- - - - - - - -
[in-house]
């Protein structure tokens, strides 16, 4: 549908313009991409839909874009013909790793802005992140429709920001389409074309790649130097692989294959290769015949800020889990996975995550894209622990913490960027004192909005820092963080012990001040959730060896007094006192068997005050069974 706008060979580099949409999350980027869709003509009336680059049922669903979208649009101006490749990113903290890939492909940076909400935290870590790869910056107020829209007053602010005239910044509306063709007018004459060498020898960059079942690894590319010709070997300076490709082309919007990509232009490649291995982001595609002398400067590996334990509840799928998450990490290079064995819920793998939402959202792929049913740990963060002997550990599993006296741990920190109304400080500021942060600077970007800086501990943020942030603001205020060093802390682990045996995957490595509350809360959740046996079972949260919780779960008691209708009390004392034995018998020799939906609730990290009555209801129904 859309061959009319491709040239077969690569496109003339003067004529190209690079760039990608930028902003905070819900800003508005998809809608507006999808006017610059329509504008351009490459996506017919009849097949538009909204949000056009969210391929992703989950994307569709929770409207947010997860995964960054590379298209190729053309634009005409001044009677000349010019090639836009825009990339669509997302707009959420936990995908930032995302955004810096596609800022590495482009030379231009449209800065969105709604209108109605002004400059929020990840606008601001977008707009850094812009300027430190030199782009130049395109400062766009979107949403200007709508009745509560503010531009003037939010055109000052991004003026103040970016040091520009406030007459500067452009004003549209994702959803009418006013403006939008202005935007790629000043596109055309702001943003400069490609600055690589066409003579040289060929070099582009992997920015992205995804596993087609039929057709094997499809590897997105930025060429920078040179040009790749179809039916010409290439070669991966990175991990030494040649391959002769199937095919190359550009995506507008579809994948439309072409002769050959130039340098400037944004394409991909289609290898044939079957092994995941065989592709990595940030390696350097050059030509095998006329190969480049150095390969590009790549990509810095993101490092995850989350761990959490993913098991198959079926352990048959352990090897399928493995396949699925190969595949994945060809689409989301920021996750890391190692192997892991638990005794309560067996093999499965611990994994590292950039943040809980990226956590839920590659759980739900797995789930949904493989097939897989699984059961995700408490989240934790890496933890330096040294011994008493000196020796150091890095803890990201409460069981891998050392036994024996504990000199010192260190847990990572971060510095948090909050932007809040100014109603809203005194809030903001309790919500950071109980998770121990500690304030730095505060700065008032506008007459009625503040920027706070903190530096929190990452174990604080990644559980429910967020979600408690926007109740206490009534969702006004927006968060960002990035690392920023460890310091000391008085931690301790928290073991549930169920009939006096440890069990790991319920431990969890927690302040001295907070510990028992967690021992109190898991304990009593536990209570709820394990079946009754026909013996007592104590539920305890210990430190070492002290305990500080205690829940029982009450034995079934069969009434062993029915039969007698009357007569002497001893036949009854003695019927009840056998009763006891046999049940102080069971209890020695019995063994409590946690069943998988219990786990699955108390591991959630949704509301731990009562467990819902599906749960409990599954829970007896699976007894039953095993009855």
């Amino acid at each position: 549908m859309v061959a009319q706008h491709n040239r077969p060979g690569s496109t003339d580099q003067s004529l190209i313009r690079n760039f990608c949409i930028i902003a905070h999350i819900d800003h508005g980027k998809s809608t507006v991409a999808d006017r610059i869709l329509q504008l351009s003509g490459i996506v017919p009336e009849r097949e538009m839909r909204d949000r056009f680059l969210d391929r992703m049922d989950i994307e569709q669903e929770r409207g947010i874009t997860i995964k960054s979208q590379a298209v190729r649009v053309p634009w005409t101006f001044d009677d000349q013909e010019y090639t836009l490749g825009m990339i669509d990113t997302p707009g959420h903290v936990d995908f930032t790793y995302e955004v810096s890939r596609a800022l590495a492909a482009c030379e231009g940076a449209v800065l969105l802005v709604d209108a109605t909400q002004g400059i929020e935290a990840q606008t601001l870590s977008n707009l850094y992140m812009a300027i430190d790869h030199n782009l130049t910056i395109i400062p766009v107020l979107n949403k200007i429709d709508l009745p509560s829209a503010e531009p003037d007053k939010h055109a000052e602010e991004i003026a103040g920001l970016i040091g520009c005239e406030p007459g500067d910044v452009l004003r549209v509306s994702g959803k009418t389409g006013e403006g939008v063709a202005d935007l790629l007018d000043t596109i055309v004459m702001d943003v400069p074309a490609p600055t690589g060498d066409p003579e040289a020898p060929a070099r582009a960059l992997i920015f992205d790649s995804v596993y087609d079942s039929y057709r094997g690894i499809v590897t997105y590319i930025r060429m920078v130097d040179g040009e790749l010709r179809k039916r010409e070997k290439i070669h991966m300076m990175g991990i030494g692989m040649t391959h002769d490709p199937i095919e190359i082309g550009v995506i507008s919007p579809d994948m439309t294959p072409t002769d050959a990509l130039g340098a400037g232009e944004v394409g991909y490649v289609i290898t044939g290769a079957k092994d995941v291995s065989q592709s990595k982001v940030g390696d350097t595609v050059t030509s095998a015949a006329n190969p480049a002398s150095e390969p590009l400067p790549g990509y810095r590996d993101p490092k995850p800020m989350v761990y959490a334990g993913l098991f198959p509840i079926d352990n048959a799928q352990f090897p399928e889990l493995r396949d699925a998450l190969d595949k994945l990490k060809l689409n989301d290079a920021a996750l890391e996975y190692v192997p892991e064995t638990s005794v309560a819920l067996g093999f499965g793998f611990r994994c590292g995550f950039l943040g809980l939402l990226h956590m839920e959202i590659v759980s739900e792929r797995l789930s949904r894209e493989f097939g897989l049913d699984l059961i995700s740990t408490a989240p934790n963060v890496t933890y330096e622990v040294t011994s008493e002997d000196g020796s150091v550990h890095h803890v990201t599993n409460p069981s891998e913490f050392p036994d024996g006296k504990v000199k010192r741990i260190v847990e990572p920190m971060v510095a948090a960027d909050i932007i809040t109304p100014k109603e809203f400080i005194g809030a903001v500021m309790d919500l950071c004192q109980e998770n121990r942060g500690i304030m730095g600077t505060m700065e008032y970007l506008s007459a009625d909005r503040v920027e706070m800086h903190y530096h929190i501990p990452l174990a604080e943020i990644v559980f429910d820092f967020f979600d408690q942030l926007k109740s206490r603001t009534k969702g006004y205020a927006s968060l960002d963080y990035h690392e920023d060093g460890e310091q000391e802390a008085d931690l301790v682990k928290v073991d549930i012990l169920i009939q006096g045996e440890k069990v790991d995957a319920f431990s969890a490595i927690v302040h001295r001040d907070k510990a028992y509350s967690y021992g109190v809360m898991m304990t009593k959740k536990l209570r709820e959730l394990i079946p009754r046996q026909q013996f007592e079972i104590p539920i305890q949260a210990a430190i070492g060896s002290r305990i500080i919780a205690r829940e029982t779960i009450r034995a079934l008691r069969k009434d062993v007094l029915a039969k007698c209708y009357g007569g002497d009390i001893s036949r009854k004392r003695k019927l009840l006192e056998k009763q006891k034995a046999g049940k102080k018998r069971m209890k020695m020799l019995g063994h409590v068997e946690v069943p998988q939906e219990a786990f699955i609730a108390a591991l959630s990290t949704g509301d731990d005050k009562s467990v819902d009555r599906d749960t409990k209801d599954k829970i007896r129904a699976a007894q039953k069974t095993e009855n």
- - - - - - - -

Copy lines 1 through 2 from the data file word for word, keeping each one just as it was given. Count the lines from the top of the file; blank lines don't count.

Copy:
[in-house]
């Protein structure tokens, strides 16, 4: 549908313009991409839909874009013909790793802005992140429709920001389409074309790649130097692989294959290769015949800020889990996975995550894209622990913490960027004192909005820092963080012990001040959730060896007094006192068997005050069974 706008060979580099949409999350980027869709003509009336680059049922669903979208649009101006490749990113903290890939492909940076909400935290870590790869910056107020829209007053602010005239910044509306063709007018004459060498020898960059079942690894590319010709070997300076490709082309919007990509232009490649291995982001595609002398400067590996334990509840799928998450990490290079064995819920793998939402959202792929049913740990963060002997550990599993006296741990920190109304400080500021942060600077970007800086501990943020942030603001205020060093802390682990045996995957490595509350809360959740046996079972949260919780779960008691209708009390004392034995018998020799939906609730990290009555209801129904 859309061959009319491709040239077969690569496109003339003067004529190209690079760039990608930028902003905070819900800003508005998809809608507006999808006017610059329509504008351009490459996506017919009849097949538009909204949000056009969210391929992703989950994307569709929770409207947010997860995964960054590379298209190729053309634009005409001044009677000349010019090639836009825009990339669509997302707009959420936990995908930032995302955004810096596609800022590495482009030379231009449209800065969105709604209108109605002004400059929020990840606008601001977008707009850094812009300027430190030199782009130049395109400062766009979107949403200007709508009745509560503010531009003037939010055109000052991004003026103040970016040091520009406030007459500067452009004003549209994702959803009418006013403006939008202005935007790629000043596109055309702001943003400069490609600055690589066409003579040289060929070099582009992997920015992205995804596993087609039929057709094997499809590897997105930025060429920078040179040009790749179809039916010409290439070669991966990175991990030494040649391959002769199937095919190359550009995506507008579809994948439309072409002769050959130039340098400037944004394409991909289609290898044939079957092994995941065989592709990595940030390696350097050059030509095998006329190969480049150095390969590009790549990509810095993101490092995850989350761990959490993913098991198959079926352990048959352990090897399928493995396949699925190969595949994945060809689409989301920021996750890391190692192997892991638990005794309560067996093999499965611990994994590292950039943040809980990226956590839920590659759980739900797995789930949904493989097939897989699984059961995700408490989240934790890496933890330096040294011994008493000196020796150091890095803890990201409460069981891998050392036994024996504990000199010192260190847990990572971060510095948090909050932007809040100014109603809203005194809030903001309790919500950071109980998770121990500690304030730095505060700065008032506008007459009625503040920027706070903190530096929190990452174990604080990644559980429910967020979600408690926007109740206490009534969702006004927006968060960002990035690392920023460890310091000391008085931690301790928290073991549930169920009939006096440890069990790991319920431990969890927690302040001295907070510990028992967690021992109190898991304990009593536990209570709820394990079946009754026909013996007592104590539920305890210990430190070492002290305990500080205690829940029982009450034995079934069969009434062993029915039969007698009357007569002497001893036949009854003695019927009840056998009763006891046999049940102080069971209890020695019995063994409590946690069943998988219990786990699955108390591991959630949704509301731990009562467990819902599906749960409990599954829970007896699976007894039953095993009855």